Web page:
The Success Series is a collection of the best career advice from some of our favourite writers, thinkers, and leaders. This week, we asked what advice they would give to someone starting his or her first job, and to share the lessons they learned from their own first gigs. See other articles in the series here.
As you start your first job, here are three of the best pieces of advice I’ve received and love to pass on:
One of my favourite mottos is get up, dress up, show up — wake up excited for what’s coming, dress the part, and always show up ready to go.
As a new hire, you will likely find yourself in tons of new situations, and it’s up to you to figure out how to navigate them.
Remember that your manager is strapped for time, so know when to ask questions. Are you unsure of the objectives for an assignment? Asking her to clarify is crucial, since it’s pretty hard to make the mark if you don’t know where it even lies.
On the flip side, avoid bombarding your manager with petty questions that could be answered by your peers or a quick Google search.
Get the 401(k) match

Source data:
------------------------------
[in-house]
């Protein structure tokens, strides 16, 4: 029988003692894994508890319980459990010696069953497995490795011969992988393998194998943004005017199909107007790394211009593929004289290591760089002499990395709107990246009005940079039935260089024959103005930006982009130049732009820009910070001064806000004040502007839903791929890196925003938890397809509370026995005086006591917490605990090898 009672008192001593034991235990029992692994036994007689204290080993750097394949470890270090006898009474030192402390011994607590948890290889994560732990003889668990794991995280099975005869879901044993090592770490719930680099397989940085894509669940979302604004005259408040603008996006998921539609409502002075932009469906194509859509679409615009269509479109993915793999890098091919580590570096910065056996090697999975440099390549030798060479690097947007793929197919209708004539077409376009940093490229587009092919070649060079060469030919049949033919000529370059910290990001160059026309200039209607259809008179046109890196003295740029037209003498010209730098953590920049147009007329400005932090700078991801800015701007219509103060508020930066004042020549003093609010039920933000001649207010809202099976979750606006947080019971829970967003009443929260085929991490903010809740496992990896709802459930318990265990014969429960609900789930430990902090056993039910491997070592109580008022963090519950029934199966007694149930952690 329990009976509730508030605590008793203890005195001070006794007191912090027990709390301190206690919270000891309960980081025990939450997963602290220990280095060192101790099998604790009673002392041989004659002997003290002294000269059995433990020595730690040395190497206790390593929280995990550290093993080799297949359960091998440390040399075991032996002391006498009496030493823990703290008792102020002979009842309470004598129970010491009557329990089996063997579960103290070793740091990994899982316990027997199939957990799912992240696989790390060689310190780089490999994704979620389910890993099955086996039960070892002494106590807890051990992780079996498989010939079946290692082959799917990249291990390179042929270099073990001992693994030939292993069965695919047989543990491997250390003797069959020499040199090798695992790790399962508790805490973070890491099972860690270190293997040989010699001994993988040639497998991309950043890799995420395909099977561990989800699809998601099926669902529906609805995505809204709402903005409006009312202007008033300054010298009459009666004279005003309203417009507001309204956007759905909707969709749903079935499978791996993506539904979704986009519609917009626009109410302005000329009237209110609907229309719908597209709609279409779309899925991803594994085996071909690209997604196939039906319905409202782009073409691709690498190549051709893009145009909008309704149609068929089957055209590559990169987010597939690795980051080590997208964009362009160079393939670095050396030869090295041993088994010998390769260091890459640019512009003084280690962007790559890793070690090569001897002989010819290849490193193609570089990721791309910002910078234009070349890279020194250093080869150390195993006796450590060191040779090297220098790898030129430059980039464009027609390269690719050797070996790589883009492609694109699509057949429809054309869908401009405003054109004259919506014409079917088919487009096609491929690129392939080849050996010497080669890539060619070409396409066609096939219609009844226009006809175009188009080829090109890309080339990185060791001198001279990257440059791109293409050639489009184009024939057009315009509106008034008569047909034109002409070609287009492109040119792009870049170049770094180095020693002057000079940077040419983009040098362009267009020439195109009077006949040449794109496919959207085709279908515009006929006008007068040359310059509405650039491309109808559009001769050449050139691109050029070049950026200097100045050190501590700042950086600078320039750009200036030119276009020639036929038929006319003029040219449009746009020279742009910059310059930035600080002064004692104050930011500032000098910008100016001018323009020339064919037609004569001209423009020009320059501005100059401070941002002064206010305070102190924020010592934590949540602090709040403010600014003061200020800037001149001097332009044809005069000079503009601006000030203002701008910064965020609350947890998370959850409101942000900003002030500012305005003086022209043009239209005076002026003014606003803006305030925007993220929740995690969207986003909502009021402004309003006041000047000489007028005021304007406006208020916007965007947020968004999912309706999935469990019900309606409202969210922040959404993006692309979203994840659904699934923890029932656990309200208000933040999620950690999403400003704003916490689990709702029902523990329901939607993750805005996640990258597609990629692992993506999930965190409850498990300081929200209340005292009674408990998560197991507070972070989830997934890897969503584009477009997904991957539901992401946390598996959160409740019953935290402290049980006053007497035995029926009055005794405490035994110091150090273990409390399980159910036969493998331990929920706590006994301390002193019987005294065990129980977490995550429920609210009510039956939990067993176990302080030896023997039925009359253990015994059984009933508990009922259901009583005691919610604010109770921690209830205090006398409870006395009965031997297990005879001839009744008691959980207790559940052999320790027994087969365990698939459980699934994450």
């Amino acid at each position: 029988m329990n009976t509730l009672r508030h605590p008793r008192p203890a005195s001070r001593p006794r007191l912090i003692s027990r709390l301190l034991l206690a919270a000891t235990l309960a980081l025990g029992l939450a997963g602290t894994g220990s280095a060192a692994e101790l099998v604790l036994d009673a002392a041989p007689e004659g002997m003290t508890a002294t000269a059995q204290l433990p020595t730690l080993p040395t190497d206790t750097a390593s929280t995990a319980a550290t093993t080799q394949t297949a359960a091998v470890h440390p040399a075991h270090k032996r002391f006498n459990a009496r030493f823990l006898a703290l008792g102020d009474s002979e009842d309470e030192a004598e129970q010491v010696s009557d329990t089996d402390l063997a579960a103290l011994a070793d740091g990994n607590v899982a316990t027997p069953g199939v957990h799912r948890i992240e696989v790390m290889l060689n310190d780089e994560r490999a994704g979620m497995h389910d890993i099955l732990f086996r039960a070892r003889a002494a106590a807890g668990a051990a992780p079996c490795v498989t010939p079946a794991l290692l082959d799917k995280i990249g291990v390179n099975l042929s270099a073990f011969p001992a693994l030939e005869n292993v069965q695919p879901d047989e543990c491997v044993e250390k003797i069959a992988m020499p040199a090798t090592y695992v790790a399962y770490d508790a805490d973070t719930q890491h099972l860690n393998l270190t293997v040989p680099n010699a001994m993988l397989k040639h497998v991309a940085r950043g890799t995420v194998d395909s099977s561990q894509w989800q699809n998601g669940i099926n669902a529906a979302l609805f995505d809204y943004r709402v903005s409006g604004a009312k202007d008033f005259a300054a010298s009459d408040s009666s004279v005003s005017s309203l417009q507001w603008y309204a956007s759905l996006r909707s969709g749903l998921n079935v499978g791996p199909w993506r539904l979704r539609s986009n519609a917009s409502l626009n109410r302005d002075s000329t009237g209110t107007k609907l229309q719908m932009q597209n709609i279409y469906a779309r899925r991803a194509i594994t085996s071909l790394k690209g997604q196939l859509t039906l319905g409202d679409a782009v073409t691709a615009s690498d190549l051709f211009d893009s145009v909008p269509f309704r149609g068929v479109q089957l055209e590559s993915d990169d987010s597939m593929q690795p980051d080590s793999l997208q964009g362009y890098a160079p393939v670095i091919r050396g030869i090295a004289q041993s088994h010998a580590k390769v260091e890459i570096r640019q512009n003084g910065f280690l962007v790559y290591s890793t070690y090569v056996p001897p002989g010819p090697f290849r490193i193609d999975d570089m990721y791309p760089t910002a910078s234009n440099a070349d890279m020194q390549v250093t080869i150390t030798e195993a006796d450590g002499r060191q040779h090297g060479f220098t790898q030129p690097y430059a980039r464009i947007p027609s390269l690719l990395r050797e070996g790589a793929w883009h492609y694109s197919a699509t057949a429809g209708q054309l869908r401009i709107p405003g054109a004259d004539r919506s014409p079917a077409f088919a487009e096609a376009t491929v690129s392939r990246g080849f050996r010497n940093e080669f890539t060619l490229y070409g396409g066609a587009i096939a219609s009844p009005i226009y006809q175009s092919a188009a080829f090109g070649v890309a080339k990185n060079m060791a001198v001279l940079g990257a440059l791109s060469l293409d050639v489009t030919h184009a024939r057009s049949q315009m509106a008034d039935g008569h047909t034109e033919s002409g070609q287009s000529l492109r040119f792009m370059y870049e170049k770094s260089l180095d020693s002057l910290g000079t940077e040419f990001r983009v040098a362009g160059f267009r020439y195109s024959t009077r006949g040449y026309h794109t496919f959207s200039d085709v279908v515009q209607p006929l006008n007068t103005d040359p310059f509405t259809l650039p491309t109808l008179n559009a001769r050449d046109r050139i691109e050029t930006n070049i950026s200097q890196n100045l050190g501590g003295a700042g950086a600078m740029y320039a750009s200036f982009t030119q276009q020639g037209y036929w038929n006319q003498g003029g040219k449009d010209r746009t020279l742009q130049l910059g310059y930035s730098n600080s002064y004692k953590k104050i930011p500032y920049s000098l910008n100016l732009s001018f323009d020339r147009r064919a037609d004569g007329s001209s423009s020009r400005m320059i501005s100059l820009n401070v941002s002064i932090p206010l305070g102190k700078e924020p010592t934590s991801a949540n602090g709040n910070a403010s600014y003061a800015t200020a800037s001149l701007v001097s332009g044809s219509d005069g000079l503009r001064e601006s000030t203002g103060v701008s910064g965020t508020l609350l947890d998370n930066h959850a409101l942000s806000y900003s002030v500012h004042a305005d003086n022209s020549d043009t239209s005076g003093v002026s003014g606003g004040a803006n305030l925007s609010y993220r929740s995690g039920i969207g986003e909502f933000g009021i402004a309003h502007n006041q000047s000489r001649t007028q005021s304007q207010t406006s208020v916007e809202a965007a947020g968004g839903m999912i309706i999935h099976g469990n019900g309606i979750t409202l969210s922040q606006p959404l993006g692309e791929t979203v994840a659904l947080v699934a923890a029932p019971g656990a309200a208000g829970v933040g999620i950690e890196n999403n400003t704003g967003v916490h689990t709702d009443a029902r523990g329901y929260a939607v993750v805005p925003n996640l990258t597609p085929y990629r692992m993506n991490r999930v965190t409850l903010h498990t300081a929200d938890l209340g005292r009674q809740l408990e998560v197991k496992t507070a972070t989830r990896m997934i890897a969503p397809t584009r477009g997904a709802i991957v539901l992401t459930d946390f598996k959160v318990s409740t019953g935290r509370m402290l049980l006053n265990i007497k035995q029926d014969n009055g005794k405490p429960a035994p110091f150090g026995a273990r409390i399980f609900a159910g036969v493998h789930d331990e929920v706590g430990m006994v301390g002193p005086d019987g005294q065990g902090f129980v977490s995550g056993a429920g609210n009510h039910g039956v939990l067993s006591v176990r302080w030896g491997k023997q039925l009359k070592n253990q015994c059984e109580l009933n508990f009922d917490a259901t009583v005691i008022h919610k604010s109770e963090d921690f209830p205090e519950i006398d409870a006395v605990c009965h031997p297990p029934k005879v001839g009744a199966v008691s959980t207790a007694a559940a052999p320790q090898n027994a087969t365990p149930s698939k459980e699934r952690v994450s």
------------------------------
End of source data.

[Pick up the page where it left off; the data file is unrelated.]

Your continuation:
I’ve had the privilege of speaking to thousands and thousands of people about money since launching LearnVest, and I always hear the same excuses when it comes to retirement: “I’ll start saving eventually, but I’m too young!” This couldn’t be further from the truth.
When you’re starting out, you have time and compounding interest on your side. You also likely have fewer financial responsibilities (especially if you’re mortgage- and kid-free). This can be a prime time to save.
Start by asking your HR department about the retirement plan offered to employees. If your company offers a 401(k) match, try to always save enough to receive the matching contribution, otherwise I think of it as leaving free money on the table.
Unable to reach your annual 401(k) cap? Every six months, try increasing the percentage of your paycheck put into your 401(k) by 1% or 2%. Those incremental shifts will add up over time.
Have a plan
I always say that not having a financial plan is a plan — just a really bad one. I believe that a complete financial plan is linked to your career and your earning power. Where you do want to be in a year? How about five years?
Having a plan in place can help you start to prepare for the road ahead. My hope is that money is something that allows you to achieve your goals — not something that stands in your way.
If you want to leave a job you dislike, move to a new city or just travel the world, create a plan designed to allow you to get there.
Alexa von Tobel, CFP®, is the founder and CEO of LearnVest, and the author of New York Times bestseller “Financially Fearless.”
LearnVest Planning Services is a registered investment adviser and subsidiary of LearnVest, Inc. that provides financial plans for its clients. LearnVest Planning Services and Business Insider are separate and unaffiliated and are not responsible for each other’s products, services or policies.
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